Ah Gogo, don't go on like that. Tomorrow everything will be better.
How do you make that out?
Did you not hear what the child said?
He said that Godot was sure to come tomorrow. (Pause.) What do you say to that?
We moved to our present home many years ago on a shoestring with two young girls and a baby boy. The home was roomy, with a nice sized yard and a huge downstairs family room, making it ideal for people with children. The size and the affordable price came with some sacrifices. Namely accepting that everything wasn't in tiptop shape and beautiful.
The kitchen may have been the most ugly. It was old. The stove was gas and had open flame burners on top of somewhat dubious safety. There was a built-in wall oven, also gas, that worked for perhaps one week after we moved in. There was no dishwasher and a small sink, with a garbage disposal, which quit perhaps a month after the wall oven. The lights were ugly, especially the bizarre yellow and brown chandelier over the eat-in corner. The side walls were covered with a greenish tile and the cabinets were a very heavy dark brown wood, which was beginning to separate.
But it was what we could afford and so we lived with it for a decade and a half. In that time those old heavy cabinet doors, repainted many times and a lighter shade, began to fall off. We would screw them back up, but their weight and the old splitting wood reached a point where nothing would keep some in place. By the mid-1990s we were cooking in a kitchen Ghetto. Even the refrigerator we had hauled with us from hear and there over the years had lost a handle and looked defeated.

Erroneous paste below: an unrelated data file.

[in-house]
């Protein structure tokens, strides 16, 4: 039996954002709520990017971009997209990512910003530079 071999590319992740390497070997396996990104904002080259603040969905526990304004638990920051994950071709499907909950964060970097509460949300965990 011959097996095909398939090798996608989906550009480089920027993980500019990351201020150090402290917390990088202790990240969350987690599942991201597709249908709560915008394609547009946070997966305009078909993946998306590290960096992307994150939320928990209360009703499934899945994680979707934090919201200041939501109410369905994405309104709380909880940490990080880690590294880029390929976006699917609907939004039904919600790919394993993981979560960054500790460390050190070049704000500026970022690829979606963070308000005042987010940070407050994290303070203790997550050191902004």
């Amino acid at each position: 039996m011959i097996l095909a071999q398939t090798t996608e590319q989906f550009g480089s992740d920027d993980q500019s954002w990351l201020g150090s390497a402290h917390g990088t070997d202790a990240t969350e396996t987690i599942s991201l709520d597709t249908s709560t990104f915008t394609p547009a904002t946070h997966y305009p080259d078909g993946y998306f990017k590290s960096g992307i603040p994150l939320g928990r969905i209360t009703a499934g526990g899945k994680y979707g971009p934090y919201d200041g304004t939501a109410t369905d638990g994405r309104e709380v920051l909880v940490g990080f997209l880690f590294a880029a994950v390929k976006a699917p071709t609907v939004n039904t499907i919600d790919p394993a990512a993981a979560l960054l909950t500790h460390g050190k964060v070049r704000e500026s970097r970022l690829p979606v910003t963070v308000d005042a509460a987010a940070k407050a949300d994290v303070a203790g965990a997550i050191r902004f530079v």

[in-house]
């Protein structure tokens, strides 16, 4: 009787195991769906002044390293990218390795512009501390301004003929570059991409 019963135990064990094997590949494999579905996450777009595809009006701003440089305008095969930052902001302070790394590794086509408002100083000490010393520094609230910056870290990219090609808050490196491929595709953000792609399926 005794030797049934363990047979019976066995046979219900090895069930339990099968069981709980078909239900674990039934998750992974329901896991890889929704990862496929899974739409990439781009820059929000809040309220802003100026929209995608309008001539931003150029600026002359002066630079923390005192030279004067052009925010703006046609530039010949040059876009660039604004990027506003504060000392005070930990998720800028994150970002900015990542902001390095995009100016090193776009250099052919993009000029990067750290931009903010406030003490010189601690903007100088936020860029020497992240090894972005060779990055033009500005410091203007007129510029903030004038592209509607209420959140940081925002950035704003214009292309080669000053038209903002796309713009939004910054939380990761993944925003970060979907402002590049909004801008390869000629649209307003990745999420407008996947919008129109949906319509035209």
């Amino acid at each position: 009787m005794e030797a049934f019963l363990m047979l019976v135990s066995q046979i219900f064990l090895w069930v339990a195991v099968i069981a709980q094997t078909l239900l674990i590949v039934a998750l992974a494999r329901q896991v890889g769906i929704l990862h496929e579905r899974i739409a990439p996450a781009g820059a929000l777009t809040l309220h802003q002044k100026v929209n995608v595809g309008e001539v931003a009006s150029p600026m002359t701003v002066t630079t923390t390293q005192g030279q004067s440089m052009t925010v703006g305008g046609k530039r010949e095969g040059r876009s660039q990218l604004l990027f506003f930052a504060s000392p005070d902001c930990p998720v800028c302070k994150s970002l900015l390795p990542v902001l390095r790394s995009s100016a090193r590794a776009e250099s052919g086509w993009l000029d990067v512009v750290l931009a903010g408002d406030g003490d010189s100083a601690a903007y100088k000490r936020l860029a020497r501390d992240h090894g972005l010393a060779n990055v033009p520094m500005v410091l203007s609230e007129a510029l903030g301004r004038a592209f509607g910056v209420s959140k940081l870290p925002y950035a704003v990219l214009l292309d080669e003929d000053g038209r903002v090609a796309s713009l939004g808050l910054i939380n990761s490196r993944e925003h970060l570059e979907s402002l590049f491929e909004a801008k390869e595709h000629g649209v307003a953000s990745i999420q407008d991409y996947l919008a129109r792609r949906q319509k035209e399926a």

Then the gas range became more erratic and we began to fear either an explosion or dying in our sleep from leaking gas fumes. We could live in this mess no longer. It was time to tear out and rebuild and so I borrowed from my 401K (something that would have repercussions a few years down the road, but that is a tale for another time) and we ordered up a new kitchen.
And so they came and ripped away and all the hanging doors, non-working or dying appliances and threatening ranges were gone. That old gas oven sits forlornly in the rumble waiting to be toted away to the gas range happy baking ground with the old non-working garbage disposal atop it.
Soon the transformation took place.